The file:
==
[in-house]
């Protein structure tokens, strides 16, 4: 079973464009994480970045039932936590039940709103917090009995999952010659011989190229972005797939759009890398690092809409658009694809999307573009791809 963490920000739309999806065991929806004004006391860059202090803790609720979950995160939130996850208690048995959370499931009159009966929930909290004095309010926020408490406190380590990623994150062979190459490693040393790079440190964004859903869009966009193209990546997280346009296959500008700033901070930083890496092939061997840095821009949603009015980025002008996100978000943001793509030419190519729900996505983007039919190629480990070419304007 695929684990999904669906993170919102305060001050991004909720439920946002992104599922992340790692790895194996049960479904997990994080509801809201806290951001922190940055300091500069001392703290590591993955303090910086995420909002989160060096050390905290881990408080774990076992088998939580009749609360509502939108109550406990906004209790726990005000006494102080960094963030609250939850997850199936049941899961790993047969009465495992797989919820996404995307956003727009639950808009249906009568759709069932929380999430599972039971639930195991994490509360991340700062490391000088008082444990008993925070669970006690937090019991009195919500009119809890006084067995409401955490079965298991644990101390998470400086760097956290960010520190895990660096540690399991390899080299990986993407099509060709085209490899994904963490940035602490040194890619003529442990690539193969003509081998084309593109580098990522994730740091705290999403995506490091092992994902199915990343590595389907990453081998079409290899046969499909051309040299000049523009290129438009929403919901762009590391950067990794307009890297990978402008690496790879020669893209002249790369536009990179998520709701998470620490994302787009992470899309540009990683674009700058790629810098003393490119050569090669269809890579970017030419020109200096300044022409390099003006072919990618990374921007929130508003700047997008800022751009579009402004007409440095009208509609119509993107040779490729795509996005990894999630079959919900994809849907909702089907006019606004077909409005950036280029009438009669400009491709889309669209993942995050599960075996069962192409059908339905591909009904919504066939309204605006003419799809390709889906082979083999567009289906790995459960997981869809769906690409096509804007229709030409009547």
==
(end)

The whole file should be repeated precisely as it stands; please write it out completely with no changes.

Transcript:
[in-house]
């Protein structure tokens, strides 16, 4: 079973464009994480970045039932936590039940709103917090009995999952010659011989190229972005797939759009890398690092809409658009694809999307573009791809 963490920000739309999806065991929806004004006391860059202090803790609720979950995160939130996850208690048995959370499931009159009966929930909290004095309010926020408490406190380590990623994150062979190459490693040393790079440190964004859903869009966009193209990546997280346009296959500008700033901070930083890496092939061997840095821009949603009015980025002008996100978000943001793509030419190519729900996505983007039919190629480990070419304007 695929684990999904669906993170919102305060001050991004909720439920946002992104599922992340790692790895194996049960479904997990994080509801809201806290951001922190940055300091500069001392703290590591993955303090910086995420909002989160060096050390905290881990408080774990076992088998939580009749609360509502939108109550406990906004209790726990005000006494102080960094963030609250939850997850199936049941899961790993047969009465495992797989919820996404995307956003727009639950808009249906009568759709069932929380999430599972039971639930195991994490509360991340700062490391000088008082444990008993925070669970006690937090019991009195919500009119809890006084067995409401955490079965298991644990101390998470400086760097956290960010520190895990660096540690399991390899080299990986993407099509060709085209490899994904963490940035602490040194890619003529442990690539193969003509081998084309593109580098990522994730740091705290999403995506490091092992994902199915990343590595389907990453081998079409290899046969499909051309040299000049523009290129438009929403919901762009590391950067990794307009890297990978402008690496790879020669893209002249790369536009990179998520709701998470620490994302787009992470899309540009990683674009700058790629810098003393490119050569090669269809890579970017030419020109200096300044022409390099003006072919990618990374921007929130508003700047997008800022751009579009402004007409440095009208509609119509993107040779490729795509996005990894999630079959919900994809849907909702089907006019606004077909409005950036280029009438009669400009491709889309669209993942995050599960075996069962192409059908339905591909009904919504066939309204605006003419799809390709889906082979083999567009289906790995459960997981869809769906690409096509804007229709030409009547």